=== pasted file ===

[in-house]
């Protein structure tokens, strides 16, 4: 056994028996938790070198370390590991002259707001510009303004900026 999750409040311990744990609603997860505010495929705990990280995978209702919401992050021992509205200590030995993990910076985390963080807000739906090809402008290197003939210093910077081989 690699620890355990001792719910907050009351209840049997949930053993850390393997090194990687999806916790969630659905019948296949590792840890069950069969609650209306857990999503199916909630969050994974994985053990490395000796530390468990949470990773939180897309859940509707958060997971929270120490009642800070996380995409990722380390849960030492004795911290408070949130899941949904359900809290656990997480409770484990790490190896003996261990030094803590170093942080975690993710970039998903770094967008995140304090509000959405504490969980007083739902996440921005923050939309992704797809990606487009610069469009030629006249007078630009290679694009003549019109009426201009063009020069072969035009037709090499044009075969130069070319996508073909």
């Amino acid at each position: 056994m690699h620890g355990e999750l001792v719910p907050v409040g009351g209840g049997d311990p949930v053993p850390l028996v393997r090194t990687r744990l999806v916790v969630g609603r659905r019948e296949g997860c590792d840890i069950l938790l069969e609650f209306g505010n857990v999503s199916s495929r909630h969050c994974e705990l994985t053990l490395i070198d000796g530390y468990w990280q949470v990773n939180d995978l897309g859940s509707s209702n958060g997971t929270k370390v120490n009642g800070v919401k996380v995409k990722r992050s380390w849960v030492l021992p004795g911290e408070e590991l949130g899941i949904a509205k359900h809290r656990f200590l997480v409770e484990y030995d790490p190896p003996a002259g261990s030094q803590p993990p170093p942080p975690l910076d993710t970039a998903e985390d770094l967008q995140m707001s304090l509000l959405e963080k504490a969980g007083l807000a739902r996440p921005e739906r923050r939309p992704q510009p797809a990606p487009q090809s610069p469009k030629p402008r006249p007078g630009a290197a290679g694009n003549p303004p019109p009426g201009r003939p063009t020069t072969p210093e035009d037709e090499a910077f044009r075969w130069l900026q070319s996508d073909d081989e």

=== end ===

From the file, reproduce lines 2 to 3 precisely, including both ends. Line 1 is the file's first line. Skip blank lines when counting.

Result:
């Protein structure tokens, strides 16, 4: 056994028996938790070198370390590991002259707001510009303004900026 999750409040311990744990609603997860505010495929705990990280995978209702919401992050021992509205200590030995993990910076985390963080807000739906090809402008290197003939210093910077081989 690699620890355990001792719910907050009351209840049997949930053993850390393997090194990687999806916790969630659905019948296949590792840890069950069969609650209306857990999503199916909630969050994974994985053990490395000796530390468990949470990773939180897309859940509707958060997971929270120490009642800070996380995409990722380390849960030492004795911290408070949130899941949904359900809290656990997480409770484990790490190896003996261990030094803590170093942080975690993710970039998903770094967008995140304090509000959405504490969980007083739902996440921005923050939309992704797809990606487009610069469009030629006249007078630009290679694009003549019109009426201009063009020069072969035009037709090499044009075969130069070319996508073909």
């Amino acid at each position: 056994m690699h620890g355990e999750l001792v719910p907050v409040g009351g209840g049997d311990p949930v053993p850390l028996v393997r090194t990687r744990l999806v916790v969630g609603r659905r019948e296949g997860c590792d840890i069950l938790l069969e609650f209306g505010n857990v999503s199916s495929r909630h969050c994974e705990l994985t053990l490395i070198d000796g530390y468990w990280q949470v990773n939180d995978l897309g859940s509707s209702n958060g997971t929270k370390v120490n009642g800070v919401k996380v995409k990722r992050s380390w849960v030492l021992p004795g911290e408070e590991l949130g899941i949904a509205k359900h809290r656990f200590l997480v409770e484990y030995d790490p190896p003996a002259g261990s030094q803590p993990p170093p942080p975690l910076d993710t970039a998903e985390d770094l967008q995140m707001s304090l509000l959405e963080k504490a969980g007083l807000a739902r996440p921005e739906r923050r939309p992704q510009p797809a990606p487009q090809s610069p469009k030629p402008r006249p007078g630009a290197a290679g694009n003549p303004p019109p009426g201009r003939p063009t020069t072969p210093e035009d037709e090499a910077f044009r075969w130069l900026q070319s996508d073909d081989e």